Definition of Selective Incorporation
Definition of Selective Incorporation
Selective incorporation sounds like a way of filing articles of incorporation to form a new business. But selective incorporation has nothing to do with business corporations. It’s a constitutional law concept that refers to the way that selected provisions of the U.S. Bill of Rights have been applied to the states through the equal protection clause of the Fourteenth (14th) Amendment.
The Bill of Rights is another name for the first ten amendments to the U.S. Constitution. Those amendments establish many fundamental rights, including freedom of religion, freedom of the press, the right to a jury trial and the right to bear arms. The Bill of Rights also protects against unreasonable search and seizure and establishes the privilege against self-incrimination.
The History of the Bill of Rights
When the original Constitution was drafted, it described what the new American government could do, but it did not guarantee that the government would not infringe on citizens’ rights. Some of the states, freshly independent from English rule, refused to ratify the Constitution unless it also restricted the federal government’s power.
To resolve the problem, the Bill of Rights was adopted in 1791.
Because the Bill of Rights was designed to restrict federal powers, it originally only applied to the federal government. In 1833, the Supreme Court specifically held that the Bill of Rights only applied to the federal government and not to state governments.
That meant that states could—and did—pass laws that violated protections such as freedom of speech and freedom of the press. States could establish religions, arrest and interrogate criminal suspects and conduct trials in whatever manner they chose. And federal courts had no authority to intervene.
The 14th Amendment, ratified in 1868, forbade states from denying anyone life, liberty or property without due process of law. But it was another 57 years before the 14th Amendment’s due process clause was interpreted to extend the guarantees in the Bill of Rights to the states.
Selective Incorporation of the Bill of Rights to the States
In the 1925 case of Gitlow v. New York, the Supreme Court held for the first time that the states must protect freedom of speech. Since then, a series of court decisions have applied some, but not all, of the individual protections in the Bill of Rights to state governments.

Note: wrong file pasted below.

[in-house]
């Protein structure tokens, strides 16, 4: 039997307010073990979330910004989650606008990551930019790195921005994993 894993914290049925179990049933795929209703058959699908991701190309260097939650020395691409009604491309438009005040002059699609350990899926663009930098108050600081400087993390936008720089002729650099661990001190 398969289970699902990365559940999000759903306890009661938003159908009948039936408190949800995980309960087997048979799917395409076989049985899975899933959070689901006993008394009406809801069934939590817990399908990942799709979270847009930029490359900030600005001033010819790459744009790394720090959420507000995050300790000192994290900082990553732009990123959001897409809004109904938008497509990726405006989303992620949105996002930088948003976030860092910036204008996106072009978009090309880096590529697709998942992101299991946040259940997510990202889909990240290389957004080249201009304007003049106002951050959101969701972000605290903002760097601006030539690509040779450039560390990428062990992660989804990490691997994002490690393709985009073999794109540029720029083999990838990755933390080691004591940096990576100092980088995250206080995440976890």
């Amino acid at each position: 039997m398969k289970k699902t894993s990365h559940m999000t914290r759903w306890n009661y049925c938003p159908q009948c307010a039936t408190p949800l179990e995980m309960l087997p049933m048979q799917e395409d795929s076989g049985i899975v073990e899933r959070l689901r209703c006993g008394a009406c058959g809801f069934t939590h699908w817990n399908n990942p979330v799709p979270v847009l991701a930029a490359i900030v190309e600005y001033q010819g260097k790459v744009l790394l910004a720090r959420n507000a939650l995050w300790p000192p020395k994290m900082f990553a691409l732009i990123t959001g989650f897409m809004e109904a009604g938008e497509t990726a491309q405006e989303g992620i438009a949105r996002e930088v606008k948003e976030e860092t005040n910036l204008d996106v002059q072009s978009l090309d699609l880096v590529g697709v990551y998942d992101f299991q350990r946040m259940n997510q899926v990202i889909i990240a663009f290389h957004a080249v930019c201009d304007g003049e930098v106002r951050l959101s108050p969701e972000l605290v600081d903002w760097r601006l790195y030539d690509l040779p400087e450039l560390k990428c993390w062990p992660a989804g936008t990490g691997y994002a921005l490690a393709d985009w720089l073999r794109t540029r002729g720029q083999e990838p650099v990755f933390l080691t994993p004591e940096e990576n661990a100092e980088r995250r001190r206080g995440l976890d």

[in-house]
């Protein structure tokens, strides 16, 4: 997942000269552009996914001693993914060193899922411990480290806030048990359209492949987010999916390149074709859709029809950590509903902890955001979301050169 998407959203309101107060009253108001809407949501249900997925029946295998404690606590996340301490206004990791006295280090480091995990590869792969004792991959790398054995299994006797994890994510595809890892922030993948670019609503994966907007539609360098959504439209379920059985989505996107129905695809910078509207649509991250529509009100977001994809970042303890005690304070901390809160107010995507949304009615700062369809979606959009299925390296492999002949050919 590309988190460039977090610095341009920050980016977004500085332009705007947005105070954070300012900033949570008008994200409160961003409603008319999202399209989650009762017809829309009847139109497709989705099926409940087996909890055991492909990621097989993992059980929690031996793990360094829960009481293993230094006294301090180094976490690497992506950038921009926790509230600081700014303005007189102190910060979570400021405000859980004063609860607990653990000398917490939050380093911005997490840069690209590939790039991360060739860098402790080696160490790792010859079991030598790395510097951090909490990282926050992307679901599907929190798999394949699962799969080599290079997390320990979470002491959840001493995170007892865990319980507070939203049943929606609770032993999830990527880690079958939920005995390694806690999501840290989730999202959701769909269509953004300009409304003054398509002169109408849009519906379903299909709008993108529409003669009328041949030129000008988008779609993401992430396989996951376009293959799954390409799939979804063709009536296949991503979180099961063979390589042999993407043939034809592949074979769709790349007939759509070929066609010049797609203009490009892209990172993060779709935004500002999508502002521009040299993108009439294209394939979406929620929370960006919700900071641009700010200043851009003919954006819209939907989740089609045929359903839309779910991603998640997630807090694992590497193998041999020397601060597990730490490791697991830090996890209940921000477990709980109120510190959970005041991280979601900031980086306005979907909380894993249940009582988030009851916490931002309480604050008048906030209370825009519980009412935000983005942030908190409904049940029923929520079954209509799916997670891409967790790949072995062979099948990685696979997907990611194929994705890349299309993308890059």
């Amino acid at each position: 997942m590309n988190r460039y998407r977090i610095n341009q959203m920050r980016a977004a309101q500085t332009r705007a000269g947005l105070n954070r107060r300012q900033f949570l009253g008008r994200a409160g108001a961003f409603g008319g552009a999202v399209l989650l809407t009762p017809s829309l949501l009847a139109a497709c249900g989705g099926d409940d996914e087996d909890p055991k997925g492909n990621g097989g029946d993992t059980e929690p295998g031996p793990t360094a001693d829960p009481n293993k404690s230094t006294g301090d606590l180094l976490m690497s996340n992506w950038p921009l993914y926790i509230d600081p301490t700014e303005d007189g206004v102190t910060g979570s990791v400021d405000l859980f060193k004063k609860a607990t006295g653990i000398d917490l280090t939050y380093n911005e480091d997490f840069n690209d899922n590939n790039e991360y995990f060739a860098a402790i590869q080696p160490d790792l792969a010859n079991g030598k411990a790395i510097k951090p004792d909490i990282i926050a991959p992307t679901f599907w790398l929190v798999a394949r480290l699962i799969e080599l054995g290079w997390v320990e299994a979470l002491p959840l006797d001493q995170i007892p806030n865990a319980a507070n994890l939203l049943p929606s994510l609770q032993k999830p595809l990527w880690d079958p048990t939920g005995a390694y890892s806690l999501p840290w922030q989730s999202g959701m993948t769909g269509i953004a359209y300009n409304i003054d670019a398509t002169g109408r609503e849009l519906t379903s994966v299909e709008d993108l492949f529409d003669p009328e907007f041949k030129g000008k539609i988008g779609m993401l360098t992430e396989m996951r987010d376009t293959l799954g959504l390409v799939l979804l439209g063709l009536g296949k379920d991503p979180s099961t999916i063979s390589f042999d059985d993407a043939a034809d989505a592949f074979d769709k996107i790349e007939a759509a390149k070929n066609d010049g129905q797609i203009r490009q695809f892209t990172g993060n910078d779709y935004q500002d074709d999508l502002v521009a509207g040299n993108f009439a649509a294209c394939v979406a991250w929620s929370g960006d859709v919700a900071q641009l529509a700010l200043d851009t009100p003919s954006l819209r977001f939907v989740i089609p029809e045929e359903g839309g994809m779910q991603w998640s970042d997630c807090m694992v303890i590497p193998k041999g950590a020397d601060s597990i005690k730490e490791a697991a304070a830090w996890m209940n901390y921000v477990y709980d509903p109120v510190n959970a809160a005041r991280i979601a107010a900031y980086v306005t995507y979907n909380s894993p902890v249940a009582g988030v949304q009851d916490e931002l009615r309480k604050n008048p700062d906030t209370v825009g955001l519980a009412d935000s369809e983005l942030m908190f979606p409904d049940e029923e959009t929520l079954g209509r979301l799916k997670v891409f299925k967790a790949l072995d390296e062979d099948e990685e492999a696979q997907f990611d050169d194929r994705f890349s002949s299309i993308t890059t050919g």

This case-by-case approach to deciding which portions of the Bill of Rights to apply to the states is known as selective incorporation.
The Debate Over Selective vs. Total Incorporation
As more cases began to come before the Supreme Court to challenge states’ authority to make laws that violated the Bill of Rights, a difference of opinion developed between the justices.
Some justices believed that the 14th Amendment’s Due Process Clause should be applied to the entire Bill of Rights. They advocated a total incorporation of the Bill of Rights so that the states would be prohibited from the same actions as the federal government.
Other justices advocated selective incorporation of only certain portions of the Bill of Rights. They argued that incorporation of protections such as the right to a jury trial in civil cases involving more than $20 would place an undue burden on states. Other provisions would be illogical to apply to states, such as the 10th Amendment’s guarantee that powers not granted to the federal government are reserved to the states.
Ultimately, the Court adopted the selective incorporation doctrine in the 1937 case of Palko v. Connecticut. That decision rejected total incorporation and established a selective incorporation definition and guidelines for applying it.
Rights that Have Been Applied to States Through Selective Incorporation
Over the years, a series of court decisions have applied most, but not all, of the protections of the Bill of Rights to the states. Among them are:
- The First Amendment’s freedom of speech, press and religion
- The First Amendment’s prohibition of state-established religion
- The Second Amendment’s right to bear arms
- The Fourth Amendment’s ban on unreasonable search and seizure
- The Fifth Amendment’s privilege against self-incrimination
- The Sixth Amendment’s right to a speedy trial
- The Eighth Amendment’s protection against cruel and unusual punishment
A few of the protections in the Bill of Rights have not been applied to the states, including:
- The Sixth Amendment’s right to a jury selected from residents of the state and district where the crime allegedly occurred
- The Seventh Amendment, which guarantees a jury trial in civil cases involving more than $20
- The Eighth Amendment’s protection against excessive fines
Over the past century, the doctrine of selective incorporation has extended most of the Bill of Rights to protect citizens against actions by the states as well as the federal government. Therefore, with a few exceptions, states are not allowed to enact laws that violate the fundamental protections in the Bill of Rights.